Who Wrote this Thing?

Discussion in 'Questions for Narnion' started by Kyle Winiecki, Jan 11, 2018.

  1. Kyle Winiecki

    Kyle Winiecki New Member

    Upon this reread I have been wondering often to myself "who wrote this part?" From what we know about the contents of this book we know as "The Lord of the Rings" or more properly as Frodo pens at the end of the Return of the King "The Downfall of the Lord of the Rings and the Return of the King" are written by Frodo, but the book also has been in the hands of Samwise and potentially had influence from others, perhaps such as Gandalf, Bilbo, Merry and Pippin for starters.

    What prompted me finally posting this series of questions on the authorship of "The Lord of the Rings" came to our reading of "Fog on the Barrow-Downs" when we reach the passage where Frodo has awoken in the Barrow.

    "But though his fear was so great that it seemed to be part of the very darkness that was round him, he found himself as he lay thinking about Bilbo Baggins and his stories, of their jogging along together in the lanes of the Shire and talking about roads and adventures. There is a seed of courage hidden (often deeply, it is true) in the heart of the fattest and most timid hobbit, waiting for some final and desperate danger to make it grow. Frodo was neither very fat nor very timid; indeed, though he did not know it, Bilbo (and Gandalf) had thought him the best hobbit in the Shire. He thought he had come to the end of his adventure, and a terrible end, but the thought hardened him. He found himself stiffening, as if for a final spring he no longer felt limp like a helpless prey."

    Upon our reading of this passage a thought occurred to me, in reference to the underlined part of this passage, "Did Sam write this?" I wondered this because this seems like something that Sam would want to be told of Frodo more than Frodo of himself. Not to mention the fact that how could Frodo know that Bilbo and Gandalf "thought him the best hobbit in the Shire" if the passage says he did not know that himself. This could also be a case where Gandalf or Bilbo told him about it later and he then wrote it down. I know there is a lot of speculation here and it could be a number of different sources, but to me, in this passage, in this scenario, Sam seems to fit best as he would want those reading the Red Book to know that Frodo was thought the best hobbit in the Shire.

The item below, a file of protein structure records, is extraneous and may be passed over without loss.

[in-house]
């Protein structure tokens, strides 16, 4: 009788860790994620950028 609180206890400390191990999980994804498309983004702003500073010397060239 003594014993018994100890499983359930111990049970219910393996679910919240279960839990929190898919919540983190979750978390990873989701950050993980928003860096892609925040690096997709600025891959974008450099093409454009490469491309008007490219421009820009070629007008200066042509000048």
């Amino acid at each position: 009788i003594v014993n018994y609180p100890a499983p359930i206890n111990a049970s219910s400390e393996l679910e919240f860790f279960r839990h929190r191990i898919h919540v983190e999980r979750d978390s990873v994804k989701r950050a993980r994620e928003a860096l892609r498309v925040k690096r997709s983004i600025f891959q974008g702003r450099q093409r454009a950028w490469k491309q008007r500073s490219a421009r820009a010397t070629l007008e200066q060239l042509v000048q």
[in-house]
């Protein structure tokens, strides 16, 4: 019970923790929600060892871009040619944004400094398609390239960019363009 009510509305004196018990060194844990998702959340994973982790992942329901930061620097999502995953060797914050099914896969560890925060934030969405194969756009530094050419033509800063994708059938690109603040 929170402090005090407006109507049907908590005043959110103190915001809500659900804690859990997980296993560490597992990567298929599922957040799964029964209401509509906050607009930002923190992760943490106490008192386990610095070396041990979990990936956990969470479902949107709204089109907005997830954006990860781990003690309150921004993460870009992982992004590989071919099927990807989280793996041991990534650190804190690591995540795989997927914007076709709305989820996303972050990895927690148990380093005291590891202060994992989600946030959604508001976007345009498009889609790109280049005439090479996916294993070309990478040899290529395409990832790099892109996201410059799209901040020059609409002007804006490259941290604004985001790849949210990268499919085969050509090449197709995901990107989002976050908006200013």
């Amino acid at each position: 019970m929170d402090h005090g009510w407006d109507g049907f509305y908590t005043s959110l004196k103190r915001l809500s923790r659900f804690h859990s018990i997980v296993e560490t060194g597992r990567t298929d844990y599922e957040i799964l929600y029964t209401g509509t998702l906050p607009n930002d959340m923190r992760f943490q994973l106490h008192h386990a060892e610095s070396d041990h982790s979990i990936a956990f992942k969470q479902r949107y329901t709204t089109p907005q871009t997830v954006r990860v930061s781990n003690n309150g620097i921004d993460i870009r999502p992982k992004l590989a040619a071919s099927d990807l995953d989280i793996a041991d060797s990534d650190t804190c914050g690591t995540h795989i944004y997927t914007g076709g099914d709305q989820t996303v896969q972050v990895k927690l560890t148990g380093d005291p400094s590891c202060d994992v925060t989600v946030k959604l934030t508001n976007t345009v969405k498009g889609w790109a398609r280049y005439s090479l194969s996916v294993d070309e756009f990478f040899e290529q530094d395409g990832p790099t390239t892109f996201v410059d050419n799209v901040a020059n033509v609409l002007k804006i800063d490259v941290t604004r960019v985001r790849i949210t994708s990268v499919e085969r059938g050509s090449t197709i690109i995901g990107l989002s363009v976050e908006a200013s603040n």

This begs bigger and more grand questions however.

    Can we ever be certain at any point that we are reading from a specific source in The Lord of the Rings?

    If we can be certain of a source, can we possibly know if they actually wrote it, or did they relay it to someone else (like Sam telling Frodo to write this part of the passage into the book) and they wrote it down in their own words?

    Are there moments when we can specifically say that the narrator or translator (Tolkien) added something that was not in the original Red Book?

    These are all questions that have come to my mind this reading and while I personally don't see any point where I can say with certainty who wrote it, it keeps me wondering and if at the very least, speculating on these things makes my brain happy.
     
  2. amysrevenge

    amysrevenge Well-Known Member

    This is fantastic and I immediately accept the claim that Sam (and/or maybe Elanor?) was adding in editorial comments like this.

    I'm looking forward to watching out for more (especially in the race to Rivendell and crawl through Gorgoroth, both times where Frodo's personal recollections would be especially weak).
     
  3. Jim Deutch

    Jim Deutch New Member

    There are certainly moments that we can say could not have been written by Frodo, or Sam, or a Gondorian scribe. The "Thinking Fox" comes particularly to mind. None of those authors/editors could have known what a fox was thinking when it happened upon three hobbits sleeping outdoors. They couldn't even know that it had happened upon them: they were all asleep and there were no other witnesses.

    The only potential author of that passage other than Tokien himself would be Tom Bombadil, but the prose is not at all his style. <g>
     
  4. Marielle

    Marielle Well-Known Member

    I propose another theory -- though this, of course, is highly speculative.

    To me, the "there is a seed of courage" line sounds like the "strange though it may seem" passage from the essay on the Istari from Unfinished Tales, and both sound very much like a scholarly gloss on a text, perhaps originally a footnote. The Rohirrim, remember, have heard of hobbits, but assume them to be fictional creatures. If Men in the South have "fairy tales" featuring hobbits, perhaps these creatures are not the sort that would stand up to barrow-wights, thus making a scribe feel obligated to correct the assumption for his readers.

    Again, this is highly speculative, but Tolkien's textual history is so rich, I think it's a viable possibility.
     
    Lincoln Alpern likes this.

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